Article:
I was livid at the unfairness of it. Here I am, displaying advanced life skills that most adults struggle with like delayed gratification, restraint, and frugality, and I was just expected to hand over portions of the snack I was treasuring, just because my cousins wanted it. I hadn’t coveted theirs. I hadn’t asked for any of theirs. I hadn’t partook in theirs. But I was still berated by my family and called selfish because I didn’t want to hand it over. Why were my cousins not the selfish, greedy, gluttonous ones? Why did it not matter that I was losing out here, getting an unfair portion of the snack I fairly acquired? Why was I not praised for my discipline?
Now, I’m sure my family was only trying to teach me a lesson in being giving, no matter what the circumstances, and I’m sure most parents back then wanted to raise altruistic little Gandhis, but the result today may be a bunch of exhausted, codependent people-pleasers who’ve learned that the appearance of “nice” to others is more important than being kind to ourselves.
There were MANY other instances I was called selfish growing up, and of course I WAS at times, I WAS A CHILD. Children by nature are selfish, and that’s why adults who are selfish are seen as more childish because they haven’t matured out of the “everything revolves around me” phase. But I was an intelligent child; I didn’t lack consideration for others, and I was strongly empathetic. I don’t think I at all deserved it as the personality trait my family accused me of having. I was a big proponent of fairness. Of equality. Of everyone getting what they wanted, if they could. But we were taught that ONLY utter sacrifice of what you want is true giving, and that compromise in the fairness of all parties doesn’t count.
If you are maintaining a gym routine, weekly self-care days, improving on a hobby that brings you joy, taking a class or learning a new skill, that’s not selfish, and we need to stop acting like it is. You are not in your selfish era because you’re taking the reigns of your happiness and not expecting anyone else to do it for you. You’re living your life and investing in the most important person in it; the star of the show. The fact that we collectively see this as somehow selfish and there’s a guilt associated with it speaks volumes to society’s expectations and why so many folks can’t take care of themselves and are always expecting someone else to help them. Unless you are a parent or caretaker, you are not responsible for anyone else’s life. We are the ones in our lives who are in the easiest position to give ourselves what we want because we know what makes us happiest.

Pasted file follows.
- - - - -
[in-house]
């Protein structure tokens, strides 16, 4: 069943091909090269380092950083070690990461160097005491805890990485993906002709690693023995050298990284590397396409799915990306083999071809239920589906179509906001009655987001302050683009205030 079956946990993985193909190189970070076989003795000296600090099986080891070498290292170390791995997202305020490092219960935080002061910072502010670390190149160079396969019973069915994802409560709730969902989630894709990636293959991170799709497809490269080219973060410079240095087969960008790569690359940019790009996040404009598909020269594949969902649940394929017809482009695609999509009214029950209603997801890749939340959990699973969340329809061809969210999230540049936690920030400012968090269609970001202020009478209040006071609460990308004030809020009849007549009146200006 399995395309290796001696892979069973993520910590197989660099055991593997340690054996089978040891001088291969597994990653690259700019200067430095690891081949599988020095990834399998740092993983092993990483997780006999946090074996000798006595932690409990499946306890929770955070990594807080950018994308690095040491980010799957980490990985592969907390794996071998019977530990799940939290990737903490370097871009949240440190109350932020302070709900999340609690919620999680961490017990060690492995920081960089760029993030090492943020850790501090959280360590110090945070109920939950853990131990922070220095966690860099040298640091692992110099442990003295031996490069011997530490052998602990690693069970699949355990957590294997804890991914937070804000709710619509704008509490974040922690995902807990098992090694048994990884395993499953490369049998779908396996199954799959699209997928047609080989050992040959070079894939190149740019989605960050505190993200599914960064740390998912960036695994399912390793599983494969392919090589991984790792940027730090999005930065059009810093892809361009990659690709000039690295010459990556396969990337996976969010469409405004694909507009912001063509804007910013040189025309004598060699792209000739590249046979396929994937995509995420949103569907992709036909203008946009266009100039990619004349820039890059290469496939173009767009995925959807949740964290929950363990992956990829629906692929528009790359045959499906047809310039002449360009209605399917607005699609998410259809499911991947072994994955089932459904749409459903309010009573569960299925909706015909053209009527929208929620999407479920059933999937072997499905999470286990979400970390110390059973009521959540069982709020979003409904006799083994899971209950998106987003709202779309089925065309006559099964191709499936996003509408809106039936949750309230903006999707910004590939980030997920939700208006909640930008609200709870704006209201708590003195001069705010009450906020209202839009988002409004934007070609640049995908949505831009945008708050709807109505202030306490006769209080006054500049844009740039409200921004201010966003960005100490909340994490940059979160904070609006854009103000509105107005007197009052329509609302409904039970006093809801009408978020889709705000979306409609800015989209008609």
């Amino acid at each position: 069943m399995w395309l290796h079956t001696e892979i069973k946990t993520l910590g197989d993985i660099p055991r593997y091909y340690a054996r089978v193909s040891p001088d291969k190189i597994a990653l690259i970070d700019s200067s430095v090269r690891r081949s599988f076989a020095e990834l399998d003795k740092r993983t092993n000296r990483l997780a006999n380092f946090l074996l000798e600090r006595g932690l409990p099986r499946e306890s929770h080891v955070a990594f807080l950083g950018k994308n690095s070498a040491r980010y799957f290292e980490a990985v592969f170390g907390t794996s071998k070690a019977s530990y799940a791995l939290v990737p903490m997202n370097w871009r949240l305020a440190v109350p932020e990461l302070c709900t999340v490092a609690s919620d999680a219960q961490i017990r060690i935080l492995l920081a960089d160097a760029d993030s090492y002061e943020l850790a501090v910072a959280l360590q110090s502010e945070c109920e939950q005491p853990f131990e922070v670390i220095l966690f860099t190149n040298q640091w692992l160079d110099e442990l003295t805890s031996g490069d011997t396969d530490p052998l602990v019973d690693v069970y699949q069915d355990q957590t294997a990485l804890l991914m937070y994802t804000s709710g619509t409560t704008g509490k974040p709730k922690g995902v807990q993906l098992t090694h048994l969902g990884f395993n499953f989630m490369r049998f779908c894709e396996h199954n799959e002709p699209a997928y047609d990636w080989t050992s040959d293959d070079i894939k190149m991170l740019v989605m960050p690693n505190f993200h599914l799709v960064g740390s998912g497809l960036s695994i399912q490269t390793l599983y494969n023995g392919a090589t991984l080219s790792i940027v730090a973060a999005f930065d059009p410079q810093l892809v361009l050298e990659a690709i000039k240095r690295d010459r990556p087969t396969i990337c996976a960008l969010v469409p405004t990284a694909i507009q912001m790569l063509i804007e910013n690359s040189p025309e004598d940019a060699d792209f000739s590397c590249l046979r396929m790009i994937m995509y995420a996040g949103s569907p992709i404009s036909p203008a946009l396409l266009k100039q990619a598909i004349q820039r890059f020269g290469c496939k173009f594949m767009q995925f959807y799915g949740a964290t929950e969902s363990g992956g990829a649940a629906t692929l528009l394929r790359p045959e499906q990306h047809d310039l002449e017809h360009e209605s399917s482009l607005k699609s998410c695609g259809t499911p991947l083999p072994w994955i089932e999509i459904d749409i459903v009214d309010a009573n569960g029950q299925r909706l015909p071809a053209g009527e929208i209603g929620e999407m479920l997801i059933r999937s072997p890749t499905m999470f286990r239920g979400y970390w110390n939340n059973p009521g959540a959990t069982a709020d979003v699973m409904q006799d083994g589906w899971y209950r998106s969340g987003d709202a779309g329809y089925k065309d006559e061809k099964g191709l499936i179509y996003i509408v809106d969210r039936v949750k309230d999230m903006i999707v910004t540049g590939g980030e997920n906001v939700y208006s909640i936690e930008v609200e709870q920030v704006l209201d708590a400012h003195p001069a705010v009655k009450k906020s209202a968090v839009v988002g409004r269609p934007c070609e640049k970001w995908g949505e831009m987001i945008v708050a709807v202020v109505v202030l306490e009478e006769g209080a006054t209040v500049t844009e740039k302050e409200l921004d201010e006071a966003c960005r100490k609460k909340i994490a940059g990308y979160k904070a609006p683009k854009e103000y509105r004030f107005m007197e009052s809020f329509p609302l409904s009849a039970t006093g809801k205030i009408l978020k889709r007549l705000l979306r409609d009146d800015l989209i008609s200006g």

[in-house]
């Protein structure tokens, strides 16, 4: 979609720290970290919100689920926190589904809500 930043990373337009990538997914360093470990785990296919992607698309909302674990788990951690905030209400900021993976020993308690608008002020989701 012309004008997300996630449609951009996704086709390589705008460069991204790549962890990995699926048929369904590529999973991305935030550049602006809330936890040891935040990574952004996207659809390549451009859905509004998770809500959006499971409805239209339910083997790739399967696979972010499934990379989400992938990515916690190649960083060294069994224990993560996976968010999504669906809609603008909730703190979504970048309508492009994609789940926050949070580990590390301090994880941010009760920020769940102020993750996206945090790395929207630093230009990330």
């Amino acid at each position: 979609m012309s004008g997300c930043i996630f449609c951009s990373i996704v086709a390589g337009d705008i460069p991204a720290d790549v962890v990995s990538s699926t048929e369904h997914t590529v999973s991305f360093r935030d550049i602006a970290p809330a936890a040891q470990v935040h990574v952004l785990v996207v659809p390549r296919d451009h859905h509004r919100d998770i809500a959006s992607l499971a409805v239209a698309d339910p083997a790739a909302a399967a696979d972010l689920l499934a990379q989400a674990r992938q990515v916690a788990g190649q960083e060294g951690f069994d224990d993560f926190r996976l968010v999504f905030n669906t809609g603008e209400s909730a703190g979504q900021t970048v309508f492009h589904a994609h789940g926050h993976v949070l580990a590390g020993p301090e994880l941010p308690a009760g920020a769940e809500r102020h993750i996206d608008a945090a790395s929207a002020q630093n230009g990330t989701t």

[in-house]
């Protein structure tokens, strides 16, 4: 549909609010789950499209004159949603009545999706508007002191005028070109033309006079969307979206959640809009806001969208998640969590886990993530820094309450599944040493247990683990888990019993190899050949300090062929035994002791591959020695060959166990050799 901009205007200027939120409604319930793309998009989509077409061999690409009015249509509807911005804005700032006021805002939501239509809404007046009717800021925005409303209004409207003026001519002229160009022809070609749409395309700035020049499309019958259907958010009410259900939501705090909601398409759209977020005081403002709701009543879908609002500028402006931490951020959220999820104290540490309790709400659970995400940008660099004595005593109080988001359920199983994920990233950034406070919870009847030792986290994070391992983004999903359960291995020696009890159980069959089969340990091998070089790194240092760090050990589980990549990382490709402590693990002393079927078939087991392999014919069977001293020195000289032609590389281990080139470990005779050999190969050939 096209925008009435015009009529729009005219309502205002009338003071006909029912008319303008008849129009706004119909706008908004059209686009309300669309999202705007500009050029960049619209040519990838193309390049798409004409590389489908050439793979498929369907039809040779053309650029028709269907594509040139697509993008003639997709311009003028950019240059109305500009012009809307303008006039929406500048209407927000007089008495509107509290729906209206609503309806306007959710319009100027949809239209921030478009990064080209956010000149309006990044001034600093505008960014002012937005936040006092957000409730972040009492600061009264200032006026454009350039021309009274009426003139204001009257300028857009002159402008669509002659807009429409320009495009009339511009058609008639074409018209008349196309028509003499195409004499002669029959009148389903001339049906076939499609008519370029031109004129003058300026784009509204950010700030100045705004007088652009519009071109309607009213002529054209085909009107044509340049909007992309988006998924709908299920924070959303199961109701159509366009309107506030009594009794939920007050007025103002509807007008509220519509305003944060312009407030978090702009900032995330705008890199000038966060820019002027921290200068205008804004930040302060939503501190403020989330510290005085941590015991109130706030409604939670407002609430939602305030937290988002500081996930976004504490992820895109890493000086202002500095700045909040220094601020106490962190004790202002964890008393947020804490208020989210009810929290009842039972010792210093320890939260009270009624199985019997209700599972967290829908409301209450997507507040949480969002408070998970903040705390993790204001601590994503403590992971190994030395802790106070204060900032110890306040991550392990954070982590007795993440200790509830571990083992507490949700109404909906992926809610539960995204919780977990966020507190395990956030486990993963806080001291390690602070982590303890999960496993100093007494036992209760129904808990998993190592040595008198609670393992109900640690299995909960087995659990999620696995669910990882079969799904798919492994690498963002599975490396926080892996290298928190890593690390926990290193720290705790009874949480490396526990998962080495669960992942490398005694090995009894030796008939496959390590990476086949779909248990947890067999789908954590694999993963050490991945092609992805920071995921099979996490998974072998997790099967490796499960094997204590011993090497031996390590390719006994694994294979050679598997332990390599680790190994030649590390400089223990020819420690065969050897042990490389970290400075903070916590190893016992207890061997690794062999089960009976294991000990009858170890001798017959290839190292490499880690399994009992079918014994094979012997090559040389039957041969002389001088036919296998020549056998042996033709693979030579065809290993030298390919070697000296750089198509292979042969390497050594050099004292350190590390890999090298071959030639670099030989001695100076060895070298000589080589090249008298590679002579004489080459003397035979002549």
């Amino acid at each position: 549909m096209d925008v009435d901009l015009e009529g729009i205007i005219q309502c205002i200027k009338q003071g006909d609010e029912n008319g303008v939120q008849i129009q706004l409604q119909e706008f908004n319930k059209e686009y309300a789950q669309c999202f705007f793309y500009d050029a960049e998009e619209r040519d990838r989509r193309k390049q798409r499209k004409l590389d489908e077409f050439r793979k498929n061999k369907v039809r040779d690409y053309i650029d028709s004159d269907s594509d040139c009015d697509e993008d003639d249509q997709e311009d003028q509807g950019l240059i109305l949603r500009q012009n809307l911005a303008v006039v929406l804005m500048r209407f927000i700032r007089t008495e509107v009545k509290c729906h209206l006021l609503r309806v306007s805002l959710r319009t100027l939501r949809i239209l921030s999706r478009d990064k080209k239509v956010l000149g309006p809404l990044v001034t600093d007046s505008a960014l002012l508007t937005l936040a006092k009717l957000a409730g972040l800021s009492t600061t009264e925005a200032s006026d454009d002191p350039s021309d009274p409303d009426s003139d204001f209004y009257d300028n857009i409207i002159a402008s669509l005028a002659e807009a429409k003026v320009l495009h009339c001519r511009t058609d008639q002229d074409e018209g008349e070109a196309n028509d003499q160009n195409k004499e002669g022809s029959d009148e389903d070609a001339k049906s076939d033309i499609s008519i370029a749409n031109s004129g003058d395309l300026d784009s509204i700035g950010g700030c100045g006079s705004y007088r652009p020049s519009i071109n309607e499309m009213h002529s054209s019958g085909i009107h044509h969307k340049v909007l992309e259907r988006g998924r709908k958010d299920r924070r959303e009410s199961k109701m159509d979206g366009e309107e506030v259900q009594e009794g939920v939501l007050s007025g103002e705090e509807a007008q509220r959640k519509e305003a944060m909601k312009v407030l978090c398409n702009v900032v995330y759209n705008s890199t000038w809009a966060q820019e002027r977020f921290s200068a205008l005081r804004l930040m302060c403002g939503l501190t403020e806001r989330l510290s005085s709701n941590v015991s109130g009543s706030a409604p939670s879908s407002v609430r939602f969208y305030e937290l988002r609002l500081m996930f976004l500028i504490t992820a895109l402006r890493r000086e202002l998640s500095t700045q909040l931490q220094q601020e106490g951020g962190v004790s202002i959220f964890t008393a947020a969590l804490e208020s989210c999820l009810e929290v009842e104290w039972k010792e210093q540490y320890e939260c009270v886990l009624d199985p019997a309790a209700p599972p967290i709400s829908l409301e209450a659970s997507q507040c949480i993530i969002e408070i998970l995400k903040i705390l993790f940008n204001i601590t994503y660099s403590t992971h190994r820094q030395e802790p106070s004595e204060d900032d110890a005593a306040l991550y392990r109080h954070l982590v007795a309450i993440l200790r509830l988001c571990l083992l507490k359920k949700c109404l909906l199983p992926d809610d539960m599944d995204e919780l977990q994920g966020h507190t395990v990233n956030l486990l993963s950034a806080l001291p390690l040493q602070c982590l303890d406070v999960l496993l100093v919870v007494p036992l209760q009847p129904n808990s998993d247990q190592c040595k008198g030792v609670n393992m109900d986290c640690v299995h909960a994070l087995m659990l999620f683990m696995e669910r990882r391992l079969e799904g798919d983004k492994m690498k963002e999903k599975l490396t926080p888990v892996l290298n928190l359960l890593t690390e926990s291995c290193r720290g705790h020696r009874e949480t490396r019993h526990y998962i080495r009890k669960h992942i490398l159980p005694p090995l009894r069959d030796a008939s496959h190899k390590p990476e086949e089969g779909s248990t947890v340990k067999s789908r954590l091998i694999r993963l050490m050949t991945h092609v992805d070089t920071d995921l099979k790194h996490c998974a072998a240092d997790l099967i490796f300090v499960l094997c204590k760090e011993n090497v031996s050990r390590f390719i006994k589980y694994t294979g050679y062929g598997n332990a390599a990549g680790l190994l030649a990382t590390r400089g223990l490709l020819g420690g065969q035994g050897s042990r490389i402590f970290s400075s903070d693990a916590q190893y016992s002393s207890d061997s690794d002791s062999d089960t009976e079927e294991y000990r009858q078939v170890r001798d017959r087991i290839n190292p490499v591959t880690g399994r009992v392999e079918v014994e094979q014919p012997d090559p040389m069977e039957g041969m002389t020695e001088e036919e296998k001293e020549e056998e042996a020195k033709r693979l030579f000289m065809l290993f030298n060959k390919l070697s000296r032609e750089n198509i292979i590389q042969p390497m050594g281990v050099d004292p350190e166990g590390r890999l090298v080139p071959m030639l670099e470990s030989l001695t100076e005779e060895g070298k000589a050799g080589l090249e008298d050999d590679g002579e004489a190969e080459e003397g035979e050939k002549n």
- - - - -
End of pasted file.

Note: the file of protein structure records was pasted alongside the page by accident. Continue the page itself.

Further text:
A narcissist ex once told me, “A relationship should be two people trying their best to make the other person as happy as possible.”
Awww so sweet–WRONG. First of all, sounds exactly like something a Narc would say; they want you in their pocket doing anything you can to make sure they stay happy and all their needs are met, while simultaneously throwing temper tantrums in response to your requests and trampling the boundaries you try to stand firmly on.
But it’s also unsustainable. There are just some things that another person is not capable of doing for you, that would make you happier than if you did it for yourself.
Another popular insight going around is that we shouldn’t be looking to other people to make us happy. Your source of true happiness must come from within, and not from an outside source. You have to be your own sun.
And being your own sun isn’t selfish. Tending your own garden isn’t selfish. Thinking of your own happiness, in conjunction with those around you is not selfish. The notion that we need to forsake our own needs to appear giving is a foolish one that needs to be retired, along with the idea that we even need to prove how giving we are in the first place, as if we earn some sort of floating badge attached to our human avatars that others can see, confirm, and validate us with. The fact that we actually think that by supporting ourselves in the same manner that we support everyone else is us entering our sElFiSh ErA is unhealthy, damaging, incorrect, and barf-worthy. This is not, and has never been a “Fuck everyone else’s feelings, I’m gonna do me” movement. It’s a “My needs matter just as much as everyone else’s, and I don’t need to hide them to appear ‘good'” shift.
Because what if, by considering your own needs as equally as you considered others’, it actually made things…EVEN.